'It was our duty': Those who served honored at Memorial Day parade in Dearborn
Dearborn — Blue skies and balmy weather greeted military veterans and parade watchers Monday for the 96th annual Memorial Day parade in Dearborn.
A crowd lined Michigan Avenue near Maple to salute military veterans, paying their respect to all those who served in wars, especially those who lost their lives in service to the United States.
It was the first time in two years that spectators could give their salutes and expressions of appreciation in-person. The COVID pandemic sidelined it and other events as communities tried to prevent the spread of the coronavirus. The crowd included local, state and national lawmakers, including U.S. Rep. Debbie Dingell, D-Dearborn.
James Preiss, a Dearborn resident, was among those who turned out to honor servicemen and women.
Preiss brought along a framed copy of an obituary of his neighbor Philip Gandolfo, who was killed in the Vietnam War in 1967.
“I miss him to this day,” said Preiss as he delicately held the frame. Gandolfo, who served in the U.S. Army, was killed by a land mine in Vietnam.
Preiss shared warm memories of Gandolfo, saying that as a 12-year-old boy on Dearborn’s east side, he looked up to the service member.
Patriotism and emotions filled the air on Michigan Avenue as schoolchildren in marching bands and military veterans walked or were ferried in vehicles along the parade route. A group of women paid tribute to the women who worked in factories making military supplies during World War II, sporting the trademark red polka-dotted headscarf and blue coveralls of Rosie the Riveter.
Air Force veteran and pharmacist Cynthia Boyer watched the parade with her daughter, Gabrielle O’Connor, and toddler granddaughter.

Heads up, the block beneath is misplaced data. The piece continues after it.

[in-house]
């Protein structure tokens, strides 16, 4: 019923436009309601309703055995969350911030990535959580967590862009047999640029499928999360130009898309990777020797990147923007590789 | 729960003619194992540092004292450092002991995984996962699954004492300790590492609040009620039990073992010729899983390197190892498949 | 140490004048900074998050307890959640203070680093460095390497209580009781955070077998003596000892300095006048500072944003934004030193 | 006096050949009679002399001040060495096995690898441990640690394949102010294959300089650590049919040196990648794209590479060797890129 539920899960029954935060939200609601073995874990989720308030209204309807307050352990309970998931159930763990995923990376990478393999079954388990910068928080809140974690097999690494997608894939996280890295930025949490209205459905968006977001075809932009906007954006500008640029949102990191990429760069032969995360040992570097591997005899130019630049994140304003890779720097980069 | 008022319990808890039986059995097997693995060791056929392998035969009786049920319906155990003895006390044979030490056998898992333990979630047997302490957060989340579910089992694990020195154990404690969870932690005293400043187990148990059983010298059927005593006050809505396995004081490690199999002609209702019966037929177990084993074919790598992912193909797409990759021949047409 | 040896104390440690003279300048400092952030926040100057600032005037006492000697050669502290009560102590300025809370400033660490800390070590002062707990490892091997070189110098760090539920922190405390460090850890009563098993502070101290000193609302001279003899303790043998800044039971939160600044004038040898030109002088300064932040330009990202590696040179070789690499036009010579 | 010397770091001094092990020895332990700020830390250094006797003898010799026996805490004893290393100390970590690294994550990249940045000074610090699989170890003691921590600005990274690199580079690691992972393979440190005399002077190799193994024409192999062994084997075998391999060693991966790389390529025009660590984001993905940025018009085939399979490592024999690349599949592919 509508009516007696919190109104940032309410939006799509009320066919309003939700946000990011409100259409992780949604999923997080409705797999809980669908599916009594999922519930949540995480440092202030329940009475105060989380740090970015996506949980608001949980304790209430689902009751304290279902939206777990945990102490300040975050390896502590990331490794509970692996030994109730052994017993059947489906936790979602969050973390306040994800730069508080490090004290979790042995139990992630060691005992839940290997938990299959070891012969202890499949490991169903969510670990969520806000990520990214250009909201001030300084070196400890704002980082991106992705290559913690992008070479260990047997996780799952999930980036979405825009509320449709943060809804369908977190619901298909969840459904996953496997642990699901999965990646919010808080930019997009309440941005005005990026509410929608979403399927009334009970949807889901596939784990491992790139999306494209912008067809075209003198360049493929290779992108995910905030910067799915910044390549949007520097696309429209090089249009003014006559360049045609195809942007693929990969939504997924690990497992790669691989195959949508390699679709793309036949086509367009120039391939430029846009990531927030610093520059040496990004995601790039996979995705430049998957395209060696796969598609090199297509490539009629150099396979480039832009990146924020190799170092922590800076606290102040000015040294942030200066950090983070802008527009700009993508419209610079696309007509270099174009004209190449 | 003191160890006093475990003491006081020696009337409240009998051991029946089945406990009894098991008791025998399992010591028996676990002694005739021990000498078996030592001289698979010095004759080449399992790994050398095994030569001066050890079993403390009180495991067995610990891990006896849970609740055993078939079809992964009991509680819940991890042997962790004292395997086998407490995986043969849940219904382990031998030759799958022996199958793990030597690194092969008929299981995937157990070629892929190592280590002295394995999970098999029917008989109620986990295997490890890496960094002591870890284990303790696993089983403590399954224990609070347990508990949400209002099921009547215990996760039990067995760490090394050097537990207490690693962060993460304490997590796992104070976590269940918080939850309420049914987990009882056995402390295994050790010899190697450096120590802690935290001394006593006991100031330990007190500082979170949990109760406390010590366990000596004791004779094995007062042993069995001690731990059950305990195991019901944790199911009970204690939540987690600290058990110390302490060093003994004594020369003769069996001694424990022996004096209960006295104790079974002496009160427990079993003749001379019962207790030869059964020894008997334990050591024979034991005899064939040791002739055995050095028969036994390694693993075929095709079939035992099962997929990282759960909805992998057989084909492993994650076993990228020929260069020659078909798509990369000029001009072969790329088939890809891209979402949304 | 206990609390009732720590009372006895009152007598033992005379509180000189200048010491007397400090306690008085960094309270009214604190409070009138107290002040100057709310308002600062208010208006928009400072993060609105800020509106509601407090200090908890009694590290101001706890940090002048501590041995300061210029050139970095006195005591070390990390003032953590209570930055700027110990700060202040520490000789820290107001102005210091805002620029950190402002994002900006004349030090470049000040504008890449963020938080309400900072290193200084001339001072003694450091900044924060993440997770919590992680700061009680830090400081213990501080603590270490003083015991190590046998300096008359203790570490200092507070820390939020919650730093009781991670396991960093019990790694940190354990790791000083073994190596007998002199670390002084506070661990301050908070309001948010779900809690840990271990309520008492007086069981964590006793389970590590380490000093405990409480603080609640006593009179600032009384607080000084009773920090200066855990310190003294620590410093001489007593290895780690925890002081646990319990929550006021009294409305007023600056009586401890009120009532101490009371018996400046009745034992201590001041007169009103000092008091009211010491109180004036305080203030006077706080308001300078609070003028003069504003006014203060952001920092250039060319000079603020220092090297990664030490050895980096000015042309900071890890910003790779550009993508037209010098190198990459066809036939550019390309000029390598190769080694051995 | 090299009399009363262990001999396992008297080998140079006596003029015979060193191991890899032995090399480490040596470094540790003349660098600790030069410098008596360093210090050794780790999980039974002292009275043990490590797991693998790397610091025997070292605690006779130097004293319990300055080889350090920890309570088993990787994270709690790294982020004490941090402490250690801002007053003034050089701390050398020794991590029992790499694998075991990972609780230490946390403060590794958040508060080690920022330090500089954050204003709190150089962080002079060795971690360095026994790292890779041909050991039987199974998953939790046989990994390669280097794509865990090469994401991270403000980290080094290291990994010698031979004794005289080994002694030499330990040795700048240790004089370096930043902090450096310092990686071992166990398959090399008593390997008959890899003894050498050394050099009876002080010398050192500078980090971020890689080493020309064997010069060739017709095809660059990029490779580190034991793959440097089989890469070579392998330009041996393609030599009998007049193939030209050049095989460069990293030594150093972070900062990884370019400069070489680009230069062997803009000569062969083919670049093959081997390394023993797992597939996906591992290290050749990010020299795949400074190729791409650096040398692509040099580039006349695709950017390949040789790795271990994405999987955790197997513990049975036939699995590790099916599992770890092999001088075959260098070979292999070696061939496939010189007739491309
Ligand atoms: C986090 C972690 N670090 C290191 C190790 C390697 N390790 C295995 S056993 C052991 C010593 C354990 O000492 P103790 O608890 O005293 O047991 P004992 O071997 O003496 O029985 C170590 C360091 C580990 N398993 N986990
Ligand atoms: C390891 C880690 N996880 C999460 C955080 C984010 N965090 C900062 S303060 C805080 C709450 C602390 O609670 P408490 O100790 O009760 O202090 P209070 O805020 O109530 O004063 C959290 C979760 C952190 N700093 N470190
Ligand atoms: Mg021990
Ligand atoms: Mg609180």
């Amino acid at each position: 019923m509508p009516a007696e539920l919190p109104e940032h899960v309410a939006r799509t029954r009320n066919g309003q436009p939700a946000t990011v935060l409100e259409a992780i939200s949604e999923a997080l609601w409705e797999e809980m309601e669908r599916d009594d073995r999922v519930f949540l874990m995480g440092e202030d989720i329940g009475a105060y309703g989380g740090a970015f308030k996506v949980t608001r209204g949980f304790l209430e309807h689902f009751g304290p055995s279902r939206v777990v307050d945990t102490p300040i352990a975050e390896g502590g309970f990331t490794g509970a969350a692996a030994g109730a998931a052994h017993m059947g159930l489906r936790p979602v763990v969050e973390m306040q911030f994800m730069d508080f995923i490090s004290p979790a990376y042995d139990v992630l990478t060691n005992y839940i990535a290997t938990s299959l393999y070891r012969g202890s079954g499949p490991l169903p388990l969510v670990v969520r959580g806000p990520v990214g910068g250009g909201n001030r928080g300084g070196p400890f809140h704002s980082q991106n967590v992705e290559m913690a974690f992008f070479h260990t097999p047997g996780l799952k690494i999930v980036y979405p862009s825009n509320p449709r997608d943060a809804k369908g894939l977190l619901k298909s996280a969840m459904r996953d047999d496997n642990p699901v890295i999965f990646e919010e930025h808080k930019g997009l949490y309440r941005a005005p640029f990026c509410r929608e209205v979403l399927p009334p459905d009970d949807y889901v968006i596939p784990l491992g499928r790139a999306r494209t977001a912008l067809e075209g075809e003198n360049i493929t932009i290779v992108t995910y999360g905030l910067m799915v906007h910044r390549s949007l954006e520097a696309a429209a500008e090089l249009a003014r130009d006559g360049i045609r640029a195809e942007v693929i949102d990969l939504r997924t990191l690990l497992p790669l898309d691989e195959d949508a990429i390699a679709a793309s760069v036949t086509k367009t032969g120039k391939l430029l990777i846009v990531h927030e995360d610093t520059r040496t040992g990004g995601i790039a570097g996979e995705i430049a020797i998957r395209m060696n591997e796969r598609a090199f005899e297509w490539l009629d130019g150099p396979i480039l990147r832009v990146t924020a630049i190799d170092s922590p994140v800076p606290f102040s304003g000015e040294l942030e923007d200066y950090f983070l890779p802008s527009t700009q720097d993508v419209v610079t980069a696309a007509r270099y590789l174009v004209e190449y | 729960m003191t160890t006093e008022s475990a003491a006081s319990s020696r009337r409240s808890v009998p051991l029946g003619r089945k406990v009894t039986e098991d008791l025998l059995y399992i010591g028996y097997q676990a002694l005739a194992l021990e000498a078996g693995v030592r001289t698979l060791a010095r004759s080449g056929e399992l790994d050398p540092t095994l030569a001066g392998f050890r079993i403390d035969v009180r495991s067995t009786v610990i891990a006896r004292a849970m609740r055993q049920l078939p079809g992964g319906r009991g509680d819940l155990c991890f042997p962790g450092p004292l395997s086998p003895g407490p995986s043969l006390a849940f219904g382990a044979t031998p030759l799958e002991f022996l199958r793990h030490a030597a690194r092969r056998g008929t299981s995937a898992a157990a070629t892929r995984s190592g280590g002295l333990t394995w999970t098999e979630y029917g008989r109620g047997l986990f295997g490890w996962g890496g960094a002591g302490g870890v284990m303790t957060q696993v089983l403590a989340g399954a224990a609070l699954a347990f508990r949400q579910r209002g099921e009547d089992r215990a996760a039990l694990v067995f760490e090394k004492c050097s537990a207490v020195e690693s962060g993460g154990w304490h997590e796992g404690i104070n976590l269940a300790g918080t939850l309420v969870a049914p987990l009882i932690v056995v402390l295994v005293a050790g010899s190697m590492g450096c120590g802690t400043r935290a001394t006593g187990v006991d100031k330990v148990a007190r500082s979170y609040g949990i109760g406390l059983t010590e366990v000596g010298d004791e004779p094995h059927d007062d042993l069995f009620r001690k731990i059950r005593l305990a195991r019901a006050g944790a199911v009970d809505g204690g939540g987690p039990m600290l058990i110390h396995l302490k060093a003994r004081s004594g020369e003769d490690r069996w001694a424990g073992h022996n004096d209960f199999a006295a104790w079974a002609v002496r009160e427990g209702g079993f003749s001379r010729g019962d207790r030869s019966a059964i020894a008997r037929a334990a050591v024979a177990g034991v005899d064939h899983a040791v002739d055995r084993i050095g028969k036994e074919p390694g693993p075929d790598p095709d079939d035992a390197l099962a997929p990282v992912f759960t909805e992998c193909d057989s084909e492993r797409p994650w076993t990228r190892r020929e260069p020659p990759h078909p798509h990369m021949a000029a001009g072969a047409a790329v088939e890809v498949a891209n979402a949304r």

Boyer’s late husband Kevin was a Dearborn firefighter, whom she met in the Air Force, and she enjoyed seeing the group of Dearborn firefighters march in the event.
She watched as other veterans marched and smiled when asked about being honored as well Monday because of her military service.
“There are no words,” said Boyer. “It was our duty. We were honored to serve.”
For O’Connor, the memory of coming to the parade as a child was a high point Monday.
“We used to come when I was a kid and I would meet my dad afterwards,” said O’Connor. “It’s nice to see it back. You never realized how much you took the parade for granted.”
The parade featured U.S. Army Vice Chief of Staff General Joseph M. Martin, Dearborn native and 1981 graduate of Dearborn High School, who served as grand marshal. Martin, a four-star general, is the third-highest ranking officer in the Army.
“I cherish the sense of community and patriotism that growing up in Dearborn instilled in me at an early age, and I’m honored to have the opportunity to recognize our city’s veterans for their service and sacrifice,” he said in remarks before the parade and ceremony.